- Trading – aside from trade partners in Europe, the Vikings ventured as far away as the Byzantine Empire (modern-day Turkey and areas around the Mediterranean and Black Seas) to engage in commercial activities.
- Exploration – the Vikings’ bravery on the battlefield may have been matched only by their fearlessness on the high seas. Viking explorers traveled as far away as Iceland and Greenland, where they established settlements. Evidence supports the notion that they even set foot on North American soil, centuries before Columbus. 
The Fall of the Roman Empire (Western)
Since its founding before the beginning of the common era, the Roman Empire grew rapidly from its origins in Rome and then throughout Europe and surrounding regions.
It was during this process of aggressive expansion, however, that some of the seeds of that which would later bring about the Roman Empire’s collapse were sown. By the year 476, the Western Roman Empire was no more.
Although scholars and historians point to several factors that contributed to the fall of the Roman Empire, most agree that several key causes brought about the collapse of one of history’s greatest superpowers:
- Overexpansion – much of the Romans’ successes can be attributed to their military might and their numerous conquests. But maintaining and governing these new territories proved to be expensive and, eventually, too difficult to manage, resulting in precious and dwindling resources being spread too thinly across the empire.
- Invasions by hostile tribes – throughout the 4th and 5th centuries, the Roman Empire was plagued by incursions and invasions by hostile tribes (often referred to as “barbarians”), in particular, those of Germanic descent. In 476, a Germanic chieftain named Odoacer seized control of Rome, marking the end of the Western Roman Empire.
- Political corruption – the final century of the Roman Empire was marked by a revolving door of emperors (no less than 20 emperors in a 75-year span), many of whom were assassinated. Greed and corruption also consumed the senate.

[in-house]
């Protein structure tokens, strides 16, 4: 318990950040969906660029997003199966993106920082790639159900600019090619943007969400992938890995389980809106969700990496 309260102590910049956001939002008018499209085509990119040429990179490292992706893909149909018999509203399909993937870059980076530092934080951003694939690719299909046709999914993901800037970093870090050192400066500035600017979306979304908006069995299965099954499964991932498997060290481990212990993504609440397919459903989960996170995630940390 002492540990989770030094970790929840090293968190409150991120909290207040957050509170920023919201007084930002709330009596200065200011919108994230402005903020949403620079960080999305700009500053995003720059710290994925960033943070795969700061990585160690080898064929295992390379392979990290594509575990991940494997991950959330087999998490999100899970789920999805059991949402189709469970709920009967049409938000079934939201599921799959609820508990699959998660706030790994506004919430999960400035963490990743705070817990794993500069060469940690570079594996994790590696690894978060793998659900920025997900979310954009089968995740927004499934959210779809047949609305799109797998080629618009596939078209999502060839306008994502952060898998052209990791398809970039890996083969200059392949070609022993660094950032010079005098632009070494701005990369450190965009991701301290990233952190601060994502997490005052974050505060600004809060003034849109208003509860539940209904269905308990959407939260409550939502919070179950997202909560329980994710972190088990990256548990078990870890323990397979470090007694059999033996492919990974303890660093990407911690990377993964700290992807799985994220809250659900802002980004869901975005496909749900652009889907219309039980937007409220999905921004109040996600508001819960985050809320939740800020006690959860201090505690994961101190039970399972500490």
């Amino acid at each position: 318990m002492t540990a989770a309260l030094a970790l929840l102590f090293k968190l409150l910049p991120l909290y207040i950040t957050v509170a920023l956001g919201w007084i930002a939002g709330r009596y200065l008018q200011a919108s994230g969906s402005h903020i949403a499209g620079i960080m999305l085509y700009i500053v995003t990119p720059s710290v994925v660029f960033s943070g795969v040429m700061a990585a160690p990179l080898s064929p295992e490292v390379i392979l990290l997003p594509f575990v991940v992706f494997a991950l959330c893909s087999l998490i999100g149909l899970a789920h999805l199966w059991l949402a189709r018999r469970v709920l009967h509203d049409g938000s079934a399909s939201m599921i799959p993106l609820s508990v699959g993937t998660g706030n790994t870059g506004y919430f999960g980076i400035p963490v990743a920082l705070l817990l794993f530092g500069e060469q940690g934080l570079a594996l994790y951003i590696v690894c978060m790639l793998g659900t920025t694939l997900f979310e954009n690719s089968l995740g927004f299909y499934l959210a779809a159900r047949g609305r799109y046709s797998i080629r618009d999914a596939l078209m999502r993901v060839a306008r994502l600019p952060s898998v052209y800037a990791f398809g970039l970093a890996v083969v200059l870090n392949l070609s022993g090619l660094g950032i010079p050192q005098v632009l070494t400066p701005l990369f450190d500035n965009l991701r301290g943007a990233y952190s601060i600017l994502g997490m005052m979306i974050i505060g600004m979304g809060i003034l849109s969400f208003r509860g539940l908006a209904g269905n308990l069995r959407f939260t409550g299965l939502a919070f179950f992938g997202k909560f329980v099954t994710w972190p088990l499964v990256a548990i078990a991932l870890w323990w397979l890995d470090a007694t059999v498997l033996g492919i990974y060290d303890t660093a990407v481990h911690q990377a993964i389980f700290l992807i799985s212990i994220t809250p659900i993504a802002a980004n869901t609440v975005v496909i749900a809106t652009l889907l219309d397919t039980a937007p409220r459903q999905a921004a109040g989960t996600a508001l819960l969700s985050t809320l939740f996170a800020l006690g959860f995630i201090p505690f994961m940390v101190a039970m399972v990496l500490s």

- Weakening military – over time, the once-vaunted Roman legions that were comprised of fiercely loyal, highly-trained soldiers became a ragtag collection of mercenaries whose loyalty would turn to the highest bidder in many cases. 
The Rise of the Vikings
When the Romans abruptly abandoned their interests in England and hightailed it back to Rome, a power vacuum was created that various rival groups were eager to fill. 
A Viking and Roman Connection in Constantinople
Viking warriors and Roman legionnaires (also known as legionaries) never encountered each other in battle. Not only had the Roman Empire steered clear of Scandinavia, but they also lived centuries apart.
There was, however, a rather strong connection between the Vikings and the Eastern Roman Empire, and it did involve vicious fighting, but not in the way one would think.
Rather than being combative in nature, the connection between Vikings and the Roman civilization in Constantinople was a cooperative association that benefited both parties.
During the reign of Emperor Basil II, the Eastern Roman Empire was under constant threat from hostile tribes and even military leaders from within the Empire.
The Varangian Guard
To quell any potential uprisings within his ranks and deter any outsiders with designs on Constantinople’s riches, Basil II approached Vladimir I, ruler of the Kievan Rus’ (an area that is now comprised of modern-day Russia, Belarus, and Ukraine) with a proposal.
Vladimir I was a direct descendant of Norse people who had settled in the area to cash in on lucrative trade routes, and so too were the majority of his armies’ rank and file. In other words, they were all Viking warriors.
Vladimir I’s elite soldiers would become Basil II’s personal crack fighting unit while doubling as royal bodyguards in exchange for conversion to Christianity and wealth beyond their wildest dreams.
The result of this alliance was the formation of the Varangian Guard, who would be considered one of the world’s most feared fighting forces for several centuries to come.
Leave it to a society with an unrivaled military pedigree honed by centuries of conquests to recognize the elite fighting capabilities of direct Viking descendants and retain their services as a security detail the likes of which the world had never before seen. 
Although they peaked centuries apart, at the height of their powers, the Vikings and Romans were the most feared fighting forces on the planet.